Every now and then I read a study that I know will force the advertising industry to fret over its future. Recently, Adobe and PageFair released a report that said 45 million people in the United States use ad-blocking software. The figure represents a 48% increase from the same report released a year ago. If people block ads, it’s because the advertising does not matter to them. The remedy isn’t some kind of industrywide attack of the software and the people who use it. Instead of worrying about people blocking ads, we need to focus on their motivation for doing so.
Ad blockers aren’t only popular because they eliminate distractions from the watching or reading of free Web content. People block ads because they are not relevant to them and thus seen as a nuisance. We should take two things from this: generally speaking, consumers want fewer ads and they want more relevant ads. At the root of this problem is the need for “one-to-many” advertising strategies of mass media to evolve in the digital world. Web content is curated specifically for the people watching or reading it and designed, in many cases, to appeal to their interests and behavior. Ad content needs to follow suit.
Despite the increase in ad-blocking software, consumers have made it abundantly clear that they don’t want to pay for almost anything on the Web. They’re willing to put up with ads if it means they can watch music videos for free. But, as the consumer is increasingly empowered, advertisers need to work even harder to capitalize on this trade-off. This means creating even more engaging and relevant ad content. Ads, after all, are universally seen as a great source of content and entertainment and they will remain one of the most effective ways advertisers can appeal to consumers.
As the recent studies have shown, we now know more clearly what happens when we create content irrelevant to our target audiences. They don’t just ignore it. They turn to software developed solely to block it. All too often, however, we also see the opposite happen: consumers engaging with ad content when it conveys a message that speaks directly to them. So, if consumers are tuning out, the marketer needs to tune back in to create a meaningful connection.
At this point, greater use of ad-blocking software hasn’t affected profits for publishers or prices for advertisers. The tipping point may come though, and the solution isn’t more ads or bigger ads or longer ads. It’s better content — content that engages users on a personal level, speaks directly to their interests and tells an interesting story. There is no question that some of the rise of ad blocking can be attributed to ads consumers just consider annoying.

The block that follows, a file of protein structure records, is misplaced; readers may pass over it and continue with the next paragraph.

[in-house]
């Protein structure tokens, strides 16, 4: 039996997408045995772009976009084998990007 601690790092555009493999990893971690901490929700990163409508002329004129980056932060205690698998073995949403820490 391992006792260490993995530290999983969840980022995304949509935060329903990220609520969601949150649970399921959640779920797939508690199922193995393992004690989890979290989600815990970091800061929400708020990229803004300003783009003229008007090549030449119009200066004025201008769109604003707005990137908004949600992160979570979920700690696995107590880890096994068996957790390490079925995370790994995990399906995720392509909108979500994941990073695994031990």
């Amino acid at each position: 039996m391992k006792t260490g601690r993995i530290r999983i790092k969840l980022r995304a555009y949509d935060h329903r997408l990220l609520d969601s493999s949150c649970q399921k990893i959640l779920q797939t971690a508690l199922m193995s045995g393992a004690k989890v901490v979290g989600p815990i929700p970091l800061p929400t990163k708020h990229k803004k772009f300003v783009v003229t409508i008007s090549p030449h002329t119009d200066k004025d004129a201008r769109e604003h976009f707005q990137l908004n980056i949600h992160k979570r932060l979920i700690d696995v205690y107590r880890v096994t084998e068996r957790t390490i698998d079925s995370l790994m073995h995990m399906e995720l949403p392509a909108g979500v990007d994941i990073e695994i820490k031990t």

But there is much more to it than that. When people tune out, it’s because we don’t have their attention. Or, more accurately, we haven’t earned their attention. The study from Adobe and PageFair certainly didn’t provide much in the way of positive news. But, the next step for us as an industry is to pay better attention to the results and what our audience is trying to tell us — that the status quo needs to change, and the requisite adjustment isn’t on the consumer side. We need to reconsider our strategies. Personal experiences based on consumers’ individual profiles are the way forward.
Consumers share more information about themselves every day and — despite concerns about this bandied about from the privacy pundits — consumers consistently tell us that they want greater relevance in their lives and they consistently interact with it when we give it to them (advertising is no exception).
So, all of the data in the digital world that marketers are spending incredible amounts of time and resources to aggregate and activate these days needs to be informing digital advertising content. The results should be obvious and will benefit all parties: consumers learn of new, relevant products and services while remaining able to enjoy their favorite Web content for free, and advertisers get the engagement they need to generate serious business value.